Oliver Wendell Holmes, Sr. said, “A moment’s insight is sometimes worth a life’s experience.” So, when an opportunity presents itself to learn from those who have repeatedly and successfully managed a culture-change journey, it’s imperative to take the leap. I shared this post previously on ConstructiveCulture.com and offer it here to ensure these practiced insights reach those who, like me, care deeply about workplace culture and effective change.
It’s essential for leaders and change agents to learn from the culture pioneers and experts in this evolving field. Human Synergistics convenes an annual Ultimate Culture Conference to bring visibility to important insights from culture trailblazers and progressive leaders. If you’re able to attend this forum, you’ll be glad you did. The insights you gain may be worth a life’s experience. Let’s get started.
HR has always appeared to be the natural home for the mechanics of leading culture change. In recent years, however, I’ve observed another human resource in the executive team. A person whose influence over culture is potentially the most powerful of all: The Chief Financial Officer.
Do you fully understand your culture and how it’s impacting performance? Are you managing a clear journey to effectively evolve your culture with a direct and sustainable impact on performance? There aren’t many leaders that can confidently answer “yes” to these two questions. We see culture tips and advice at every turn that range from superficial to endlessly complicated. If you are like me, it’s hard to understand what to believe.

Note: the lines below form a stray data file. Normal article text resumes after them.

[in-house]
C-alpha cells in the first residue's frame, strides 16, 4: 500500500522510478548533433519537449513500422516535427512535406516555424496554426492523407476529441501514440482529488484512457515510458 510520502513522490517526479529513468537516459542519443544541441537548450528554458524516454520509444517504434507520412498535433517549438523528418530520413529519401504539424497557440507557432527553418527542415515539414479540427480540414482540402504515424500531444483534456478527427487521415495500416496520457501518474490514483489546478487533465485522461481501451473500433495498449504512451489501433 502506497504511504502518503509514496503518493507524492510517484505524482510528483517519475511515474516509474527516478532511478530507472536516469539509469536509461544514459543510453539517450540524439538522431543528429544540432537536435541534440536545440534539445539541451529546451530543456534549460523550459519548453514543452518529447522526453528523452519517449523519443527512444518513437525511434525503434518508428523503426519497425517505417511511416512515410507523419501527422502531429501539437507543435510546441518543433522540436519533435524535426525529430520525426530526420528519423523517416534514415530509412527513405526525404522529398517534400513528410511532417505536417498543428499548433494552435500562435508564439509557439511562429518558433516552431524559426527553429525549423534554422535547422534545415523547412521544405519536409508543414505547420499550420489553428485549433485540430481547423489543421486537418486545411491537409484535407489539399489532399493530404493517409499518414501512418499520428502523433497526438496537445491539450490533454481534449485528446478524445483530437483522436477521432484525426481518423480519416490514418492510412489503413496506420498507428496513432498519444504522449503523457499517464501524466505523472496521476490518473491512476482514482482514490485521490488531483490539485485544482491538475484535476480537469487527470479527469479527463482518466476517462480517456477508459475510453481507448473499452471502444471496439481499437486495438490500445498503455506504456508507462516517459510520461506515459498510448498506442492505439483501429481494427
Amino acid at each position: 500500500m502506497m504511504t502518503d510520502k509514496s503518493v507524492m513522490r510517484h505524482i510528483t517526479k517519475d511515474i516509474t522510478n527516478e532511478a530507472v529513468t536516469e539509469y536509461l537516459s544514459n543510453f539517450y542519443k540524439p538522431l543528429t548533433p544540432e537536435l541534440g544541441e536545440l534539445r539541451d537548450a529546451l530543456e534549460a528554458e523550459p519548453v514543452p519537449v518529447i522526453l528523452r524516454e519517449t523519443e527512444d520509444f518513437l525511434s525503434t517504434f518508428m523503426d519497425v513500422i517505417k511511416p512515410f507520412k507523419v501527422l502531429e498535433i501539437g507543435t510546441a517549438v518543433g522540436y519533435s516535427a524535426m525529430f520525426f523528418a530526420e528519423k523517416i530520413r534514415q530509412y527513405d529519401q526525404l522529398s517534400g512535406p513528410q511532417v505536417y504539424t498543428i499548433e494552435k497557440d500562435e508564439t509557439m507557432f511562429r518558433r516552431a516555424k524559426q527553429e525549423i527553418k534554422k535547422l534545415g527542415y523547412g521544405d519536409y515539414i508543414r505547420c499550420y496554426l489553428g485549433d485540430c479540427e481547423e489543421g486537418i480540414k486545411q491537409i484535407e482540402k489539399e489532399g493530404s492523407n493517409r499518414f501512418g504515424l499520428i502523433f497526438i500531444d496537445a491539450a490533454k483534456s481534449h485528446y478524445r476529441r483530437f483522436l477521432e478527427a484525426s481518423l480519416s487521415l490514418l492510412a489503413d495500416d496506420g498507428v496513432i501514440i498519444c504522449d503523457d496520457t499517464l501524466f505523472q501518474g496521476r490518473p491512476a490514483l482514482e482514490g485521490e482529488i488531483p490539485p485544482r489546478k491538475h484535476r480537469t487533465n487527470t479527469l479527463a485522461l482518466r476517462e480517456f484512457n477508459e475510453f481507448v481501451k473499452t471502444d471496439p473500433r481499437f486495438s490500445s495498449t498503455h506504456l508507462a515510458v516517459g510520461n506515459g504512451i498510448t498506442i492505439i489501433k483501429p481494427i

Many of us feel at times as if we are impersonating a leader rather than working out what it means to be ourselves in a position of leadership. Instead of covering up those underdeveloped areas, great leaders learn how to be the best versions of themselves in the leadership moments that matter. Because organizational culture is made through the shared experiences of its people, empowering individual leaders to step forward more authentically becomes a catalyst for positive culture change.
Focusing on a “critical few” behaviors is one of the fundamental tenets of working effectively with organizational culture. These are patterns of acting that are actionable, highly visible, and measurable. Most important, adopting these behaviors has a meaningful impact on an organization’s strategic and operational objectives. The behaviors are critical because they will have a significant impact on business performance when exhibited by large numbers of people; they are few because people can really only remember and change three to five key behaviors at one time.